A Love Letter to the Baron: on Baron Samedit: Heap-based buffer overflow in Sudo (CVE-2021-3156)

Qualys Inc. issued an interesting security advisory regarding a 10-year old vulnerability in Sudo. The well-written advisory is informative on the vulnerability itself providing a concise analysis of the vulnerable code causing the heap overflow. Additionally it may serve as a lesson on ASLR-aware exploitation of a heap buffer overflow.

I intended to write a post to document my methods and to share my lessons learned from reproducing and expanding the exploit by Qualys. I Especially wanted to look into the failed method number 1, a libc buffer overflow a.k.a. "RationalLove", from the "Baron Samedit" advisory, and try to get it to work. This explains the name of this article. But then strange things happened... Even if this is the (somewhat special) first post, it has to stay incomplete due to ongoing investigation. But for now, let's follow the initial plan:

Analysis of Qualys' Baron Samedit Exploitation Methods

Qualys is known for their meticulous work analyzing and exploiting vulnerabilities reliably. Qualys describes four attempts to gain full control. Only three of them were successful and none of those were simple.

The main obstacles for heap overflow exploitation to gain control are the various counter measures in place to prevent corrupted data from affecting the program flow. Therefore, modern operating systems, compilers, libraries, and heap managment work together to avoid simple, deterministic exploitation of buffer overflows by making the memory layout non-deterministic. Additionally, heap memory chunk structures are designed to ease detection of overflows. The program will terminate as soon as a memory corruption is detected. Often that would turn the overflow into a mere DoS-condition. Because of this any exploitation would have to carefully modify the data to alter the control flow and finally take full control before the program aborts or exits. Due to ASLR, overwriting pointers usually has to be done without knowing what new value to use to make the pointer point to suitable data.

Consequently Qualys' pure in-memory function pointer overwrite exploit (method 1 in their advisory) that is hampered by those protective mechanisms has only a 1:4096 chance of success, otherwise the program crashes. Crashing a program thousands of times before privilege escalation might go unnoticed on unmaintained machines. In proper IT environments the attempts will put most intrusion detection systems to high alert. Ideally a good exploit will never crash the program.

The common denominator of all the stable methods, but also the unsuccessful attempt reported in Qualys' advisory is that they leverage modification of strings being used later on to create filenames for reading or writing. Getting a hold of any of those strings shifts the attack point from the ASLR-protected, everchanging memory layout to a deterministic, predictable file system access. Because file systems are designed to always serve the same data for the same address (path), nothing can be done to prevent the attacker from accessing exactly the data they want.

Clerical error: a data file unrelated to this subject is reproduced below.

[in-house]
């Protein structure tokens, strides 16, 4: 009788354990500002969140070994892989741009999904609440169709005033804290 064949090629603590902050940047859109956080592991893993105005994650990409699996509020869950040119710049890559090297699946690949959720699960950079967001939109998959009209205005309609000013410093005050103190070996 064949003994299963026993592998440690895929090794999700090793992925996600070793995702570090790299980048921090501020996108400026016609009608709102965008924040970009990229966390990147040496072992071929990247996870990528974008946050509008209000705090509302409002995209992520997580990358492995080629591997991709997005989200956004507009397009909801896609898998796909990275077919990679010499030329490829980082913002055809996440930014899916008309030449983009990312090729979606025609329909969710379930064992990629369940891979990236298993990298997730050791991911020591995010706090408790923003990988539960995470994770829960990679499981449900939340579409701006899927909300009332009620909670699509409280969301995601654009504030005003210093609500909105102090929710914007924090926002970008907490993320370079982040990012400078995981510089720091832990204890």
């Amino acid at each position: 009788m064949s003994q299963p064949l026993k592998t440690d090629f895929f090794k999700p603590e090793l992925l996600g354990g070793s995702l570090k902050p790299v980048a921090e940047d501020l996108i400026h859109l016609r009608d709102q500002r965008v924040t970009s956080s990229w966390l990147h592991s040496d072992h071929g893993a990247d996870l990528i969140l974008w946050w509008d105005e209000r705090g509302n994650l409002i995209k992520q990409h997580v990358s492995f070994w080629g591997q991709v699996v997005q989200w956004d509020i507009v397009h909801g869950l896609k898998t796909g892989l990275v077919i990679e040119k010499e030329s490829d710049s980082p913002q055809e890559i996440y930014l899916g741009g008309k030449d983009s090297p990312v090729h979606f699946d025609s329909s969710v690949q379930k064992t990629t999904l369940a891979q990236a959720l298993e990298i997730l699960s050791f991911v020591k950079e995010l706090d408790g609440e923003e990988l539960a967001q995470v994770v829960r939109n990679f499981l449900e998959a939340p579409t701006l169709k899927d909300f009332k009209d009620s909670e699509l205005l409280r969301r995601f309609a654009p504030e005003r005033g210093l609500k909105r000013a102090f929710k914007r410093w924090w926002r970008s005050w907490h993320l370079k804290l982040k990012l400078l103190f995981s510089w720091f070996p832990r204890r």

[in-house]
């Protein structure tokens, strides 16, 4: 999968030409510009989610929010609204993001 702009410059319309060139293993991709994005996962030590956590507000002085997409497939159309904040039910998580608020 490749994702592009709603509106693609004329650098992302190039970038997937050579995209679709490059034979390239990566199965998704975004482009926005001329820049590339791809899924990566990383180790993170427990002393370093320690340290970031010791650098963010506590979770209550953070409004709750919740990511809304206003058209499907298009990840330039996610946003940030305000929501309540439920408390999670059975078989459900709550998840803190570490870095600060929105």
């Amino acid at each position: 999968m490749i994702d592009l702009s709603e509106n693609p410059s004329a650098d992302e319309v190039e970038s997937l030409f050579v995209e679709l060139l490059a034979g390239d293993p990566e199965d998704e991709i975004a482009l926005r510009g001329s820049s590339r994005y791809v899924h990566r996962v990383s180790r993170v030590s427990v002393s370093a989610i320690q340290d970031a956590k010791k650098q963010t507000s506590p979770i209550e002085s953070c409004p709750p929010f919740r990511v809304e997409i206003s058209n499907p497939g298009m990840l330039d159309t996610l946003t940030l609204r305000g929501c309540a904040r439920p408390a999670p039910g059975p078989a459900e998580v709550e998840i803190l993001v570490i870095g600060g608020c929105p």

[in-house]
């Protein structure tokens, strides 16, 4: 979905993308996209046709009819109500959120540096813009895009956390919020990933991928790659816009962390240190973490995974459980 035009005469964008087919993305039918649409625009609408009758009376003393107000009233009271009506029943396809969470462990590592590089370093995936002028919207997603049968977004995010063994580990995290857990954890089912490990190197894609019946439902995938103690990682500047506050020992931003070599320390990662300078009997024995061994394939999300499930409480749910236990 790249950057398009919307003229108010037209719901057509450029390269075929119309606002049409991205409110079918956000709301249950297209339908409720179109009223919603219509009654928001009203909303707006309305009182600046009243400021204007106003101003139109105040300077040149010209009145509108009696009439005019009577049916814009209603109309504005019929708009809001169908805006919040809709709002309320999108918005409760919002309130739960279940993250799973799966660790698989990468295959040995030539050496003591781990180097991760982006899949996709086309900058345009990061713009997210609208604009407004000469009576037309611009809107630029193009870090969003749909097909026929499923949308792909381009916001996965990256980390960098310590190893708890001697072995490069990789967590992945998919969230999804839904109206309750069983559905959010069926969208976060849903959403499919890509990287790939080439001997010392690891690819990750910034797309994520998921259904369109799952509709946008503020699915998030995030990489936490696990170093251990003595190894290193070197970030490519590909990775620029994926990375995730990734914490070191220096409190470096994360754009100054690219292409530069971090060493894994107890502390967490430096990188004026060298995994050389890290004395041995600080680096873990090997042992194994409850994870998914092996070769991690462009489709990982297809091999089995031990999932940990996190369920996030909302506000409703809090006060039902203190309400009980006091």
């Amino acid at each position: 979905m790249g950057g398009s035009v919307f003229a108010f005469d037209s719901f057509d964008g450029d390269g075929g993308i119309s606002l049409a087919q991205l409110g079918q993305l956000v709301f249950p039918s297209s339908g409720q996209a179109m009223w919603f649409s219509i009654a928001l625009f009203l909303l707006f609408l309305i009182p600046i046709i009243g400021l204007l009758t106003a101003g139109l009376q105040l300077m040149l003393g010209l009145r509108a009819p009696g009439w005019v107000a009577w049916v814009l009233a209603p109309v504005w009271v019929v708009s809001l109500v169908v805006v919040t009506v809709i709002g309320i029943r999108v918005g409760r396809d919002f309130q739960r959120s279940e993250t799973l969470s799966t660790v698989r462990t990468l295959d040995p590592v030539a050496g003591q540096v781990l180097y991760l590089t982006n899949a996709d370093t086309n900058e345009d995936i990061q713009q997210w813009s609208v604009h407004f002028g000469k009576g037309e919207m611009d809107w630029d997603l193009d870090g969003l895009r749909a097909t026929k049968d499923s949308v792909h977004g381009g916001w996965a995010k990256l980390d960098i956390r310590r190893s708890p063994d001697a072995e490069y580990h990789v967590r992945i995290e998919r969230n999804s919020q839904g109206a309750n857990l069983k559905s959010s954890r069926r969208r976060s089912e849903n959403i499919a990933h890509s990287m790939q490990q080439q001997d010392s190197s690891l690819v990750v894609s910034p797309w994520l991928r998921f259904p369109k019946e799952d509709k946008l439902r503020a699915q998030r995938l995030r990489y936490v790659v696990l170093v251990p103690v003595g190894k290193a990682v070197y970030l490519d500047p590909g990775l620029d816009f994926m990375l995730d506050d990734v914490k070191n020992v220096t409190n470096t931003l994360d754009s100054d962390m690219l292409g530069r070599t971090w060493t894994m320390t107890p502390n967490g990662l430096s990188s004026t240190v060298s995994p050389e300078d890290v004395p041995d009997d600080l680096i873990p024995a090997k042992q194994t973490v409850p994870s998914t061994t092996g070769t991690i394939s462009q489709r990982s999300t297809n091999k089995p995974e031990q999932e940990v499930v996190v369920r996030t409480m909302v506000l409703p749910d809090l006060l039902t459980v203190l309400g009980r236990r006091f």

My Attempts To Reproduce

As described above, there is a reason to use the file system as proxy for code execution. I began by analyzing where and how Sudo processes file system related strings on the heap. Because Qualys worked hard to come up with their findings, I did not expect new results soon. Surprisingly, quite immediately after configuring the first automated analysis run, some unexpected results were found... (read more in part 2).

Lesson Learned

While still learning, the following lessons were the most important for me today:

Try Replicating Results: As in science replicating or improving other people's work is often deemed inferior. True heroes want to lead (even when it is dreadfully inefficient) instead of following in other's footsteps. Therefore by quickly putting the as-I-would-have expected-it tag on others' findings and then ignoring these may make you miss great opportunities to learn, cooperate with other researchers and even extend the current published knowledge.

Verify Your Assumptions: With growing knowledge we are tempted to believe that we understand a topic fully. But that puts us at risk of missing relevant information because we thought we already knew even without checking. In worst case we will be blind to the obvious because we do not question things any more. Therefore, strangely, my lack of knowledge about the internals of Sudo allowed me to gain knowledge about another Sudo vulnerability by testing assumptions and analyzing portions of code that would not have been of relevance to those already knowing that there is nothing to be found in that direction.

Complexity Kills: Digging into the Sudo code, stack traces and execution flows showed again that even with all the information in plain sight (white box testing, open source...) that it is really hard to spot complex program flow bugs. While each function by itself is "binary" secure (no overflows, double frees...) the call order of those functions is not clear (affected by configuration parameters, plugins...) so that in the end the functions will produce "binary correct" data but for a wrong reason. Hence in theory complex tools like Sudo allow finegrained permission control. But due to complexity the tool itself creates a huge attack surface.

Hardening Helps: Analyzing the reason why in my testing environment the Sudo heap buffer overflow exploitation was categories easier than on the machines used by Qualys showed that the failure of another unrelated hardening feature turned a hard-to-exploit heap overflow into a trivial one. Thus the hardening feature really helped to buy time after disclosure of the vulnerability till circulation of first exploits in the wild. Time that hopefully was used for patching.


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